The Carnegie runs four main stage productions a year in the theater. This season the shows are Company, Sleuth (a whodunit thriller), The Wizard of Oz, and The Last Five Years. To put on the shows, The Carnegie partners with local universities like Northern Kentucky University, Wright State, and the College-Conservatory of Music at the University of Cincinnati in order to use the stage talent the schools have to offer. The Wizard of Oz production features the Kentucky Symphony Orchestra.
"The unique thing this year, because we have three different departments (theater, education center, and art gallery), is that in The Wizard of Oz, we will have our gallery director work with the exhibitions director and they're bringing in local artist Pam Kravetz to do the set and the costumes. Then our education director will audition kids from our summer drama camp to be the munchkins on stage. So that will very much involve all three departments, which we have never done before and will be very cool."
There is also a concert series at the Carnegie. On the remaining nights, the facility is rented to small production companies who do not have a venue of their own, such as Holy Cross High School who does their theater department spring musical there, Cincinnati World Cinema, and Showbiz Players. The facility is booked on about 160 nights a year.
"We are busy year-round and if it's not our stuff, it's somebody else's."
The education programs at the Carnegie go all year. Right now the education center is undergoing its summer Camp Carnegie, which serves about 220 kids. There are also hundreds of names on the camp's waiting list.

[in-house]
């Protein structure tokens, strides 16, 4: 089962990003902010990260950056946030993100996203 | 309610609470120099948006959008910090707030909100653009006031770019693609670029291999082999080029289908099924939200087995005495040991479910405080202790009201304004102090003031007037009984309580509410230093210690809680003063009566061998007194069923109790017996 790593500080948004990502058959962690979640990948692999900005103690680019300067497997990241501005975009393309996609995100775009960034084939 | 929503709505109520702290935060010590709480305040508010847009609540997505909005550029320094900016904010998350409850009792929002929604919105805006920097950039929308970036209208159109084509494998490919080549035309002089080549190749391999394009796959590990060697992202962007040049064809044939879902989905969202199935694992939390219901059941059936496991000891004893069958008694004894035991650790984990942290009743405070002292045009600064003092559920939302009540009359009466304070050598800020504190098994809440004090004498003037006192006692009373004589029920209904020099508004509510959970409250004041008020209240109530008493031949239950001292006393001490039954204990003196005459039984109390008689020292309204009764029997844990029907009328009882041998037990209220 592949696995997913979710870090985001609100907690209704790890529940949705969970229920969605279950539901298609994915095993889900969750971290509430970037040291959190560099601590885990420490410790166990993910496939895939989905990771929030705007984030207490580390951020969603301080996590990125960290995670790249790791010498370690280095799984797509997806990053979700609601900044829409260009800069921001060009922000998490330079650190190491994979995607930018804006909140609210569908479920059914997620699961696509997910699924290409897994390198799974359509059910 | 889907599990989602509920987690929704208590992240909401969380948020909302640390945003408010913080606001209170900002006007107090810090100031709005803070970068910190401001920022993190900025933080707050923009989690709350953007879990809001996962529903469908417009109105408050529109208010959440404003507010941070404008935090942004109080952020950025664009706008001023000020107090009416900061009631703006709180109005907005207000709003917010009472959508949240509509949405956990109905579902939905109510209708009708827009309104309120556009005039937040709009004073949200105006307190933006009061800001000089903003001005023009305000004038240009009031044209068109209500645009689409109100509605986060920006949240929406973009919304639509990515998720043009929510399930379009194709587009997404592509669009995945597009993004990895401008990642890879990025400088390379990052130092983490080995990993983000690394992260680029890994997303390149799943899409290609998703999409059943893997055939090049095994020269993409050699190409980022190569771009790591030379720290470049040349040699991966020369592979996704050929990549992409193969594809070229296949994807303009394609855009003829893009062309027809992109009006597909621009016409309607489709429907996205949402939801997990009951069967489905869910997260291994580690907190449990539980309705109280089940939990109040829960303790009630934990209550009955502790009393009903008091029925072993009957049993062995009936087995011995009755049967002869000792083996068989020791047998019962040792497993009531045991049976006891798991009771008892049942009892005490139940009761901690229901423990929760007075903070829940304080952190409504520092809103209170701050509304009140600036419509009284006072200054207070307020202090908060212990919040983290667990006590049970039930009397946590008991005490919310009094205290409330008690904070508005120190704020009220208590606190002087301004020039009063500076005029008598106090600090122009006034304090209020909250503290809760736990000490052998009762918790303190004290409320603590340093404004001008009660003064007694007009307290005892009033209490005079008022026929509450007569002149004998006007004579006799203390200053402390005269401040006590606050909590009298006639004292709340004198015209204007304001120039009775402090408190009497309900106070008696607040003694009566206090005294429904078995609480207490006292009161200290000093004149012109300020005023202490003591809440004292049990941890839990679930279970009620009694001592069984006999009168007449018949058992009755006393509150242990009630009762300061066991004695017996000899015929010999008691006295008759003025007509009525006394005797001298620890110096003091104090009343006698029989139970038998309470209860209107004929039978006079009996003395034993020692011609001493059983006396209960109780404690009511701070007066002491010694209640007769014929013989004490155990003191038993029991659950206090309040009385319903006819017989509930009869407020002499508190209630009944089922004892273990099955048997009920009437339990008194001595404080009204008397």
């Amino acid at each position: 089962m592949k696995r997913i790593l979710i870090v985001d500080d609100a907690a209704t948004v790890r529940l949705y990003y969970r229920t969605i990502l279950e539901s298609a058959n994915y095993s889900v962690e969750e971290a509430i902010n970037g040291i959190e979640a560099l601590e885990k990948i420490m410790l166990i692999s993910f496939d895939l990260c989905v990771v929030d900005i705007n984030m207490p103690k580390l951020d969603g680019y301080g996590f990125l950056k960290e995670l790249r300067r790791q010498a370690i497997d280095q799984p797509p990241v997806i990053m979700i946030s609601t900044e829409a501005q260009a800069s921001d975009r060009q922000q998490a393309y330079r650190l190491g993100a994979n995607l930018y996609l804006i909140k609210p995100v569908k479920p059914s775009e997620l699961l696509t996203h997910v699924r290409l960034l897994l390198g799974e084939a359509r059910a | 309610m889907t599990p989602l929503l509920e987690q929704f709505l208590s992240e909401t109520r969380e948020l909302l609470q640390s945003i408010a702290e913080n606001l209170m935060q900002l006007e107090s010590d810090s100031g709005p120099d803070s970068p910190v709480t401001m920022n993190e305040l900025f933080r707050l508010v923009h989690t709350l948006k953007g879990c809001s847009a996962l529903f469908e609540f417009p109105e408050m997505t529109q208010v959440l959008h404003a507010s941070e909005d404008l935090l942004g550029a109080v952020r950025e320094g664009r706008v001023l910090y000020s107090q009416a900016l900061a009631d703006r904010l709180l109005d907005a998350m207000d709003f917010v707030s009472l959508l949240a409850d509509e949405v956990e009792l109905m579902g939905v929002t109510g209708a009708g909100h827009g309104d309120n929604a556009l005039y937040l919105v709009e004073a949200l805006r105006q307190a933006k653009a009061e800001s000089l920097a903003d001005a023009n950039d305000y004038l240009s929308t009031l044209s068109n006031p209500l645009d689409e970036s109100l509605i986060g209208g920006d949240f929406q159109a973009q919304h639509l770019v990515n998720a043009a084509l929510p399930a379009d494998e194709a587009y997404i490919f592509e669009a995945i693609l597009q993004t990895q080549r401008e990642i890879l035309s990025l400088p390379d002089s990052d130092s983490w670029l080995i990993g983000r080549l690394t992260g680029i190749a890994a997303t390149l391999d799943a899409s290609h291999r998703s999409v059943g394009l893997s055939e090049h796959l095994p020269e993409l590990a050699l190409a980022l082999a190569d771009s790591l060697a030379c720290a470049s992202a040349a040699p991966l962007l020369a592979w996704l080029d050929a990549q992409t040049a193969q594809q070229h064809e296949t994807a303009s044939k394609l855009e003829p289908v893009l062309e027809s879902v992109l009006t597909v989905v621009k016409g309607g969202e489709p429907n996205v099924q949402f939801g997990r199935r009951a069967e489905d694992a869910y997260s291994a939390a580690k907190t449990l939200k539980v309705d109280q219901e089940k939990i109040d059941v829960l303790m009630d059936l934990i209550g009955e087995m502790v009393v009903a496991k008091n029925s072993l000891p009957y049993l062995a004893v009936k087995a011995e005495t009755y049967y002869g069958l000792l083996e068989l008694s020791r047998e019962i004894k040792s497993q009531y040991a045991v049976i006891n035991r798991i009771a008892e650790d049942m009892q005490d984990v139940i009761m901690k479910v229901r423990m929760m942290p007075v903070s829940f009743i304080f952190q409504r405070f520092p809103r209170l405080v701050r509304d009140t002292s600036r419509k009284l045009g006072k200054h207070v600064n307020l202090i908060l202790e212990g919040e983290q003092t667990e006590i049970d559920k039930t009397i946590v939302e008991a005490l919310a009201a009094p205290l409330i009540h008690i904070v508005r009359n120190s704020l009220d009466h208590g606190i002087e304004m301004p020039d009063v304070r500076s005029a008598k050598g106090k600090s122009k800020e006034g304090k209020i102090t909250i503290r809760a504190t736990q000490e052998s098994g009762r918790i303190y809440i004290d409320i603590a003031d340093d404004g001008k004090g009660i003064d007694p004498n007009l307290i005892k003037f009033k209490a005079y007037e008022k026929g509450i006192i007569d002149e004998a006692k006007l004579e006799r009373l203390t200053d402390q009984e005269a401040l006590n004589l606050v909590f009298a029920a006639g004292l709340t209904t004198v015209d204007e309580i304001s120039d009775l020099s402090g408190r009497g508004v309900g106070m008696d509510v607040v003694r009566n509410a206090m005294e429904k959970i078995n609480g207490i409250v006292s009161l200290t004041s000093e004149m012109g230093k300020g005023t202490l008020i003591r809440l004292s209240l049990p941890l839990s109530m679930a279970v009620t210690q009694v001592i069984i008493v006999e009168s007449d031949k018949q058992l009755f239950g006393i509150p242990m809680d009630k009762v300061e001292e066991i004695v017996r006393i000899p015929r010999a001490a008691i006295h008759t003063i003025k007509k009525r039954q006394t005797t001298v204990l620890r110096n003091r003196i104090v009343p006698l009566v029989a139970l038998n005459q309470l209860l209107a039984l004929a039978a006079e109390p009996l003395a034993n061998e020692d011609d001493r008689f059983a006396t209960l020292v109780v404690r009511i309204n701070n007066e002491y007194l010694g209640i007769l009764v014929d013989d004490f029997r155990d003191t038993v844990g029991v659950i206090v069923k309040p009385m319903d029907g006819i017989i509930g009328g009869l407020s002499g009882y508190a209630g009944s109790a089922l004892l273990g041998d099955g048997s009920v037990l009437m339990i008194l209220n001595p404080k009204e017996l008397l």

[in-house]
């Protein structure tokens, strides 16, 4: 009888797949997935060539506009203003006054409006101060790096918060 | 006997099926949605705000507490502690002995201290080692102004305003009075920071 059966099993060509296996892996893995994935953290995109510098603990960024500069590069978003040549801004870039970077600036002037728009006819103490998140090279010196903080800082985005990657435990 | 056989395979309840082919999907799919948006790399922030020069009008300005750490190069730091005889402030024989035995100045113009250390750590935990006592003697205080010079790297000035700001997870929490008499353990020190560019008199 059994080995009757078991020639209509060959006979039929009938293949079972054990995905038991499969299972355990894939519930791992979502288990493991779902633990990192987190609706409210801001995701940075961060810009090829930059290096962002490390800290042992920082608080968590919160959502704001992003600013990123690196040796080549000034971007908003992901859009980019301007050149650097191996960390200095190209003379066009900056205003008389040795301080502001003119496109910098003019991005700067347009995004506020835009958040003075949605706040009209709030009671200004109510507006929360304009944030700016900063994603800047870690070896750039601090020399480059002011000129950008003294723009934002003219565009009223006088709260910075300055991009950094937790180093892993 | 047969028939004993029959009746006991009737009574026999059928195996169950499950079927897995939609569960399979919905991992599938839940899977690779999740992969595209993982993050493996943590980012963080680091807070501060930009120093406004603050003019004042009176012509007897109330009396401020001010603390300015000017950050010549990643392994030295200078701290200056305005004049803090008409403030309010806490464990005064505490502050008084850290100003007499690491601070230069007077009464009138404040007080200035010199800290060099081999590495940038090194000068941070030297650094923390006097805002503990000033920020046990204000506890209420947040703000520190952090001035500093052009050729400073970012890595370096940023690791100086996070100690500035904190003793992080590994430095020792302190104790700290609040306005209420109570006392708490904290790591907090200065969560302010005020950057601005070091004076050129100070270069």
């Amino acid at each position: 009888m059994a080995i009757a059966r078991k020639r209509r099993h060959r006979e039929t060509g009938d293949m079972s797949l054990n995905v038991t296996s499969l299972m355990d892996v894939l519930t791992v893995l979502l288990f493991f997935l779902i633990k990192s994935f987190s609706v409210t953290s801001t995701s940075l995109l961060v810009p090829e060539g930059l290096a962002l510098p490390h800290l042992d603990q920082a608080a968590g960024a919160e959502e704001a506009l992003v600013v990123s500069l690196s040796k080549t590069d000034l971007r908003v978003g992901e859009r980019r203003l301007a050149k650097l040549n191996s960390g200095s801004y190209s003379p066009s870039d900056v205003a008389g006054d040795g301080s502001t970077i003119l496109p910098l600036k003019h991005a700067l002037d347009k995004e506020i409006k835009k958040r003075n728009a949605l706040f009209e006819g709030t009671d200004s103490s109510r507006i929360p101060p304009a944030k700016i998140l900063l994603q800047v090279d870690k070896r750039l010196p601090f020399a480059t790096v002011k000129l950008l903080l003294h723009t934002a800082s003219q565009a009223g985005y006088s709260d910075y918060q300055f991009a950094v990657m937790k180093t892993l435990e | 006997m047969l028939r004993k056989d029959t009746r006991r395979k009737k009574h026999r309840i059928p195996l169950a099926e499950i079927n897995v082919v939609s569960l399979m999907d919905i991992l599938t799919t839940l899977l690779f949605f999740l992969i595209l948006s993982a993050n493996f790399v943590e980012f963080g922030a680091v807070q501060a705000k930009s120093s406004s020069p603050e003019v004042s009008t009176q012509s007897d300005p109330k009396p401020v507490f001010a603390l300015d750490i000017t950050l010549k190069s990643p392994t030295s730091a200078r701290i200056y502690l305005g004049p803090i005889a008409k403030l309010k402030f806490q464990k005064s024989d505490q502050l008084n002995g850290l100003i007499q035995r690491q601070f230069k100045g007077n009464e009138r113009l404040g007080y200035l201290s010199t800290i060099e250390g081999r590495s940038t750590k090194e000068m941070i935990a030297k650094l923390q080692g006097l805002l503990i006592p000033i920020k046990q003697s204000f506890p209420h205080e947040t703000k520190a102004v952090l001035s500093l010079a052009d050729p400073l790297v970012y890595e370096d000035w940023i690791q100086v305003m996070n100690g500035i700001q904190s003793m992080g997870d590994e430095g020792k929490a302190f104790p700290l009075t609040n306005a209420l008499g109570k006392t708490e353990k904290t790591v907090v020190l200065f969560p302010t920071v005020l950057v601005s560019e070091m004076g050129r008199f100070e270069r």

"We're trying to get some other places where we can do it because we are just booked to capacity here."
The cost for parents to the camp is only $40 which makes it attractive in terms of a healthy summer activity for their kids. 
"When Andrew Carnegie built this space, the library was not public, it was membership-based and only for the wealthy. Carnegie, though, thought books should be for everybody, and he's right. We think art should be accessible to everybody. That's why our gallery openings are always free. Our average ticket price for the theater is $21.  Everything used to be free in the education center and now we charge a nominal fee, and that's really because we found out that some people think if a service is free that it isn't good, so our summer camp is $40 which is nothing compared to what most summer camps cost."
The kids at the camp are given a theme when they enter the program where they then brain storm, write and memorize their own script, make their own costumes and set, learn how to improve in case they forget their lines and then perform their production on stage for family and friends.  The age ranges for the camp is 7-14 and is in its seventh year of existence.
"When kids age out of Camp Carnegie, they still want to be involved, so they actually come back and volunteer to help out in the summer.  Some kids want a longer and deeper experience in the theater, so last year we started what's called Camp Carnegie's All Stars where the kids have to have participated in Camp Carnegie at least once, and then they are auditioned, and then if they're cast, they then get to perform in an hour-long production. We actually buy the rights to a script, but other than that, it's the same concept. The kids are still making the set and the costumes, but they are actually memorizing lines from a play that we purchased. That has been very successful," Brass said.